Author + information
- Received December 1, 2015
- Revision received December 7, 2015
- Accepted December 17, 2015
- Published online April 11, 2016.
- aSection of Cardiovascular Disease, Department of Internal Medicine, University of Illinois College of Medicine, Peoria, Illinois
- bOSF St. Francis Medical Center, Peoria, Illinois
- ↵∗Reprint requests and correspondence:
Dr. Karthiek Narala, Section of Cardiovascular Disease, Department of Internal Medicine, University of Illinois College of Medicine at Peoria, 530 NE Glen Oak Avenue, POB Suite 111, Peoria, Illinois 61637.
A 77-year-old male with severe aortic stenosis, prior coronary artery bypass graft, recurrent infective endocarditis, and chronic Q fever (taking hydroxychloroquine and doxycycline) underwent a transcatheter aortic valve replacement (TAVR) by the transapical (TA) approach via left thoracotomy. A 29-mm Edwards SAPIEN XT valve (Edwards Lifesciences, Irvine, California) was successfully deployed using the Ascendra 2 delivery system (Edwards Lifesciences). Purse-string sutures were placed at the left ventricular (LV) apex. Post-procedure development of a hemorrhagic pericardial effusion necessitated surgical re-exploration; bleeding from the LV apex was controlled with placement of pledgeted purse-string sutures. Further post-procedure recovery was complicated by gram-negative pneumonia (Serratia marcescens and Klebsiella pneumoniae) that improved with levofloxacin.
Two months later, the patient complained of swelling above the incision site. Chest computed tomography demonstrated a hematoma that was managed conservatively (Figure 1A).
Four months following TAVR, the patient developed a necrotic skin lesion with wound drainage (Figure 1B). Repeat computed tomography showed extravasation of contrast through the LV apex into the surrounding soft tissue and a fluid collection within the chest wall consistent with a LV apical pseudoaneurysm and cutaneo-pericardial fistula (Figures 1C and 1D). The patient underwent a left thoracotomy with rib resection, removal of the epicardial pacemaker lead, fistula repair, and replacement of the pledgets (Figures 2A to 2C). Cultures from the surgical specimen demonstrated no growth. The patient received prophylactic vancomycin and was subsequently discharged.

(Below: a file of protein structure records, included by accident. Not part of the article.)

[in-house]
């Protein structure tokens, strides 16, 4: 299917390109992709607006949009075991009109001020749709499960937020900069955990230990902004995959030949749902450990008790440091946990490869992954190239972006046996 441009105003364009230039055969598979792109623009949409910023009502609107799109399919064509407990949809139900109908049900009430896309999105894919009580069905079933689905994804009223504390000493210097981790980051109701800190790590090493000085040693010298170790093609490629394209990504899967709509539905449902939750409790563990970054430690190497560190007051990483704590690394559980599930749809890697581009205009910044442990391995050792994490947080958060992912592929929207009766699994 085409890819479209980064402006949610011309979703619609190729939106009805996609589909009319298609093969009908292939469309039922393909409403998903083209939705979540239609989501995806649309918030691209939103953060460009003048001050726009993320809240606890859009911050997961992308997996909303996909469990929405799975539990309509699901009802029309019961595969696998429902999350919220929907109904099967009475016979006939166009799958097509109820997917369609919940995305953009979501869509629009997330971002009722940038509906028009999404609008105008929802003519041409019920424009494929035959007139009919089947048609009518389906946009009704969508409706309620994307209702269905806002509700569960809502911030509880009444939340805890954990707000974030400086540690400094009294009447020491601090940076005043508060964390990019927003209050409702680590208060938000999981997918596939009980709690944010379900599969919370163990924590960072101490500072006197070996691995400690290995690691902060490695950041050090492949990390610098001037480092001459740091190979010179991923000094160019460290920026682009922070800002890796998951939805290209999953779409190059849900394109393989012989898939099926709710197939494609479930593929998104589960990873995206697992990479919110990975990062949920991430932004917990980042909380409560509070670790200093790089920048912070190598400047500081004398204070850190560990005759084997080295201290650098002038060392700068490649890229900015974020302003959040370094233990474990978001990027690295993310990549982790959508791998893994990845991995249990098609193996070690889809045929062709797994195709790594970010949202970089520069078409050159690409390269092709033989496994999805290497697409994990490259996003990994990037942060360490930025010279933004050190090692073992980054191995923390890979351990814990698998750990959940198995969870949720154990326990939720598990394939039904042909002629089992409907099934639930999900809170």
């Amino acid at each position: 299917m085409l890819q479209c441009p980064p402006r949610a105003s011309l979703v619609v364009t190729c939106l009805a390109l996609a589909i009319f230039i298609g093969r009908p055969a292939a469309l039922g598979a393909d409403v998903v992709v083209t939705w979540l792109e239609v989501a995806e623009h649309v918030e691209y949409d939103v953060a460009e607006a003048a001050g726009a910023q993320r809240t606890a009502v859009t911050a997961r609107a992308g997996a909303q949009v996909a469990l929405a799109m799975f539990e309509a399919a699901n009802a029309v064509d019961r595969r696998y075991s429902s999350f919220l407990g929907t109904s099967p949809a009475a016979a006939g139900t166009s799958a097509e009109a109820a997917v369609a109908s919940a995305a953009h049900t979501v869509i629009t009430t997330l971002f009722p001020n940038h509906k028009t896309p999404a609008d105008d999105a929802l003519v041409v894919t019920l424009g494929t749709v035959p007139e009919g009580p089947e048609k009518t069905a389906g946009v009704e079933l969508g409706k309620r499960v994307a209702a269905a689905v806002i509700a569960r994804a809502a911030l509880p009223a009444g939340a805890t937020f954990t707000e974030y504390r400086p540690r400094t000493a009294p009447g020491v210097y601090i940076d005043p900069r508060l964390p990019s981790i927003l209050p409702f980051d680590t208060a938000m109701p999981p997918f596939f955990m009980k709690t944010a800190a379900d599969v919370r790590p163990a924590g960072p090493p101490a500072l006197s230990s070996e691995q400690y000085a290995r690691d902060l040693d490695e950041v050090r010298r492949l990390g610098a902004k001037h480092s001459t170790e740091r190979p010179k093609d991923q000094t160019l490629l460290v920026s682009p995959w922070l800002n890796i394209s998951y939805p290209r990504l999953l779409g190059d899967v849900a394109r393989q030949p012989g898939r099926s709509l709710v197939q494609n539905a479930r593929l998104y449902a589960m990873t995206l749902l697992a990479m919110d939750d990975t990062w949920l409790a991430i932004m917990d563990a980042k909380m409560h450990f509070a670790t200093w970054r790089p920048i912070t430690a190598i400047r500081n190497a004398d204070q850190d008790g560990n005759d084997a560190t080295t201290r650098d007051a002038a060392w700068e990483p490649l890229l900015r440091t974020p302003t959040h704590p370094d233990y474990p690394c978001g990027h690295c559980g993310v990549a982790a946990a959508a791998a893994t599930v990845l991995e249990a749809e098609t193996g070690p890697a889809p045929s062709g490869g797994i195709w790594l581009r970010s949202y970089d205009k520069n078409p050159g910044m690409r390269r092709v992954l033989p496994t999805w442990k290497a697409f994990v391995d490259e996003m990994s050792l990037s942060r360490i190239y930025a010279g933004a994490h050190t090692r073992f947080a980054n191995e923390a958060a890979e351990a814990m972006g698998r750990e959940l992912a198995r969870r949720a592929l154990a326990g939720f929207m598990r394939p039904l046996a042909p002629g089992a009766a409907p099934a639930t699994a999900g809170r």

Unusual complications of a TA approach, including ventricular septal defect, apical pseudoaneurysm, and LV rupture, have been reported (1). In TAVR, TA access site infections have an occurrence rate of 3.2% (2). One of the rarest complications is cutaneo-pericardial fistula, with only 1 prior reported case; pledgeted sutures were attributed as the source of infection (3).
To our knowledge, this is the first reported case in the United States. The immunocompromised status of our patient (due to long-term hydroxychloroquine) possibly increased the risk of infection. Furthermore, chronic doxycycline therapy possibly obscured the search for causative organisms. Potential sources of infection were the presence of an epicardial pacemaker lead, need for surgical re-exploration, and the development of nosocomial pneumonia. Prior reports have implicated BioGlue (CryoLife Inc., Kennesaw, Georgia) as a source of infection (4); however, it was not used in this case.
Cutaneo-pericardial fistula is a rare, but clinically significant, complication of the TA approach in TAVR. Infection control, meticulous procedural technique, heightened clinical suspicion, early recognition, and prompt treatment are all important measures in reducing adverse clinical outcomes.
Dr. Mungee is on the Speakers Bureau of Edwards Lifesciences. All other authors have reported that they have no relationships relevant to the contents of this paper to disclose.
- Received December 1, 2015.
- Revision received December 7, 2015.
- Accepted December 17, 2015.
- American College of Cardiology Foundation
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